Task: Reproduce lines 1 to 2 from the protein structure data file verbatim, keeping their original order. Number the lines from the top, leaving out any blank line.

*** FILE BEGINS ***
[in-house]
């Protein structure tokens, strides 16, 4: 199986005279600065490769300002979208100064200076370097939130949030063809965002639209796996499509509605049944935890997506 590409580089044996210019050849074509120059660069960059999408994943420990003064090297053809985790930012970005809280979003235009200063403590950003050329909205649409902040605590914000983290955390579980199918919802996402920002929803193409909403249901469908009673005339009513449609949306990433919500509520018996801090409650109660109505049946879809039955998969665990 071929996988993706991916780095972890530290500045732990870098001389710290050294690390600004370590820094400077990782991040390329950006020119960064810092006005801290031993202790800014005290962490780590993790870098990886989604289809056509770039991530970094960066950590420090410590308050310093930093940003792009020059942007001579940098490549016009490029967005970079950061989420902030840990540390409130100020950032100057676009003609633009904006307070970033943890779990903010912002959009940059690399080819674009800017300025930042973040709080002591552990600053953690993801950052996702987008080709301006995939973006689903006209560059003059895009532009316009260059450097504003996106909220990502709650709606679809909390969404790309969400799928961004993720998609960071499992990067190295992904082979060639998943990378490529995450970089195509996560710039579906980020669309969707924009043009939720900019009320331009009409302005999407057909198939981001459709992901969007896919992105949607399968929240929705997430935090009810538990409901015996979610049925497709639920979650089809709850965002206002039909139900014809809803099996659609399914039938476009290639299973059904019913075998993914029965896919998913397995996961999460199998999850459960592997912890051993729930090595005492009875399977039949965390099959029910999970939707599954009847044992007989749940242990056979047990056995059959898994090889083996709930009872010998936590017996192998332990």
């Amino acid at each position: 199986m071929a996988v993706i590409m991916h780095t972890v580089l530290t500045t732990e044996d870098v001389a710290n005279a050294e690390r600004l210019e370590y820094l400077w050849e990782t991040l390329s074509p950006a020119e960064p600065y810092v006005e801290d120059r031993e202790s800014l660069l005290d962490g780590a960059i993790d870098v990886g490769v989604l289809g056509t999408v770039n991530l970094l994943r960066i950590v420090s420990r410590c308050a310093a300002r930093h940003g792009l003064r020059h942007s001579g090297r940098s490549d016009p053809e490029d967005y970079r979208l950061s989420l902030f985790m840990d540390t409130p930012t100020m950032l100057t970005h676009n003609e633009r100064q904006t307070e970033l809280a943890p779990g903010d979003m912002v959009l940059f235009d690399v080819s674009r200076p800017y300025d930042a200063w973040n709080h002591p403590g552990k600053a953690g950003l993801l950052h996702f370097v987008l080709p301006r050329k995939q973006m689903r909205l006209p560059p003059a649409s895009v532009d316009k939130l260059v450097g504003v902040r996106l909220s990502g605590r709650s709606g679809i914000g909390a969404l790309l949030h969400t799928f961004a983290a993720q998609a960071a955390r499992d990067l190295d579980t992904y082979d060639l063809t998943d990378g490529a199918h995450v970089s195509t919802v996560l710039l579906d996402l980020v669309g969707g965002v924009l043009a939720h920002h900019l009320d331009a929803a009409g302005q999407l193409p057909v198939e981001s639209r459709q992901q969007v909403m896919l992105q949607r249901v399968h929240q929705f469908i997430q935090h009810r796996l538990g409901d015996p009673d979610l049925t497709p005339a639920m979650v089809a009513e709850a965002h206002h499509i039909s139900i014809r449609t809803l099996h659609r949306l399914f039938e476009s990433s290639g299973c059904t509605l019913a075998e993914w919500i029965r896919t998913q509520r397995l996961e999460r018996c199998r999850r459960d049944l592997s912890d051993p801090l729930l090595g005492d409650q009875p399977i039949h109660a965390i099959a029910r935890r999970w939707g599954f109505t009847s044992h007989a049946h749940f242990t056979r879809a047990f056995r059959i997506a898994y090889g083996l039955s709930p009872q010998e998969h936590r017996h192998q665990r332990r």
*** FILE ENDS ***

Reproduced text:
[in-house]
């Protein structure tokens, strides 16, 4: 199986005279600065490769300002979208100064200076370097939130949030063809965002639209796996499509509605049944935890997506 590409580089044996210019050849074509120059660069960059999408994943420990003064090297053809985790930012970005809280979003235009200063403590950003050329909205649409902040605590914000983290955390579980199918919802996402920002929803193409909403249901469908009673005339009513449609949306990433919500509520018996801090409650109660109505049946879809039955998969665990 071929996988993706991916780095972890530290500045732990870098001389710290050294690390600004370590820094400077990782991040390329950006020119960064810092006005801290031993202790800014005290962490780590993790870098990886989604289809056509770039991530970094960066950590420090410590308050310093930093940003792009020059942007001579940098490549016009490029967005970079950061989420902030840990540390409130100020950032100057676009003609633009904006307070970033943890779990903010912002959009940059690399080819674009800017300025930042973040709080002591552990600053953690993801950052996702987008080709301006995939973006689903006209560059003059895009532009316009260059450097504003996106909220990502709650709606679809909390969404790309969400799928961004993720998609960071499992990067190295992904082979060639998943990378490529995450970089195509996560710039579906980020669309969707924009043009939720900019009320331009009409302005999407057909198939981001459709992901969007896919992105949607399968929240929705997430935090009810538990409901015996979610049925497709639920979650089809709850965002206002039909139900014809809803099996659609399914039938476009290639299973059904019913075998993914029965896919998913397995996961999460199998999850459960592997912890051993729930090595005492009875399977039949965390099959029910999970939707599954009847044992007989749940242990056979047990056995059959898994090889083996709930009872010998936590017996192998332990």